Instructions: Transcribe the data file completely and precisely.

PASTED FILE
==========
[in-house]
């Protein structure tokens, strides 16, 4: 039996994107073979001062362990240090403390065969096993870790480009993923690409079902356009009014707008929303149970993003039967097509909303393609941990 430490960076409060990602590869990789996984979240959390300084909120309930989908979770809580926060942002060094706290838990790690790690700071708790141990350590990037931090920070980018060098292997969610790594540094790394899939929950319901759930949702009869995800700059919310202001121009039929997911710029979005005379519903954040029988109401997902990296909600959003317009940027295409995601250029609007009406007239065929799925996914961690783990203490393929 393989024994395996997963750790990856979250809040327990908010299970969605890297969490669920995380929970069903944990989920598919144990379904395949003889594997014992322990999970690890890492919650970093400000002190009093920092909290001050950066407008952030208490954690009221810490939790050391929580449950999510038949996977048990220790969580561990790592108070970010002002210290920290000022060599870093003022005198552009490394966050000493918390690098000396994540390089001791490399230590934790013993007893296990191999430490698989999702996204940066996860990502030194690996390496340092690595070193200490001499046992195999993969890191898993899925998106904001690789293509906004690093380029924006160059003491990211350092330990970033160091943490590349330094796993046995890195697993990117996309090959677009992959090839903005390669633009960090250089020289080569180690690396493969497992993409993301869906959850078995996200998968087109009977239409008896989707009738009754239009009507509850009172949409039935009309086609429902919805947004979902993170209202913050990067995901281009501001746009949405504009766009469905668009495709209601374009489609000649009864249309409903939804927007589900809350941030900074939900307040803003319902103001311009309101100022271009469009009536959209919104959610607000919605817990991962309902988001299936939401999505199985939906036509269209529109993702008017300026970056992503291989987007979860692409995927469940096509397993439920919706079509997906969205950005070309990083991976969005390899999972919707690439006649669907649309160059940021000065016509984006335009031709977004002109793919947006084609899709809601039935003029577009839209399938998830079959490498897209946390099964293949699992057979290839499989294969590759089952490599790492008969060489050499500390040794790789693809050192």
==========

[in-house]
């Protein structure tokens, strides 16, 4: 039996994107073979001062362990240090403390065969096993870790480009993923690409079902356009009014707008929303149970993003039967097509909303393609941990 430490960076409060990602590869990789996984979240959390300084909120309930989908979770809580926060942002060094706290838990790690790690700071708790141990350590990037931090920070980018060098292997969610790594540094790394899939929950319901759930949702009869995800700059919310202001121009039929997911710029979005005379519903954040029988109401997902990296909600959003317009940027295409995601250029609007009406007239065929799925996914961690783990203490393929 393989024994395996997963750790990856979250809040327990908010299970969605890297969490669920995380929970069903944990989920598919144990379904395949003889594997014992322990999970690890890492919650970093400000002190009093920092909290001050950066407008952030208490954690009221810490939790050391929580449950999510038949996977048990220790969580561990790592108070970010002002210290920290000022060599870093003022005198552009490394966050000493918390690098000396994540390089001791490399230590934790013993007893296990191999430490698989999702996204940066996860990502030194690996390496340092690595070193200490001499046992195999993969890191898993899925998106904001690789293509906004690093380029924006160059003491990211350092330990970033160091943490590349330094796993046995890195697993990117996309090959677009992959090839903005390669633009960090250089020289080569180690690396493969497992993409993301869906959850078995996200998968087109009977239409008896989707009738009754239009009507509850009172949409039935009309086609429902919805947004979902993170209202913050990067995901281009501001746009949405504009766009469905668009495709209601374009489609000649009864249309409903939804927007589900809350941030900074939900307040803003319902103001311009309101100022271009469009009536959209919104959610607000919605817990991962309902988001299936939401999505199985939906036509269209529109993702008017300026970056992503291989987007979860692409995927469940096509397993439920919706079509997906969205950005070309990083991976969005390899999972919707690439006649669907649309160059940021000065016509984006335009031709977004002109793919947006084609899709809601039935003029577009839209399938998830079959490498897209946390099964293949699992057979290839499989294969590759089952490599790492008969060489050499500390040794790789693809050192």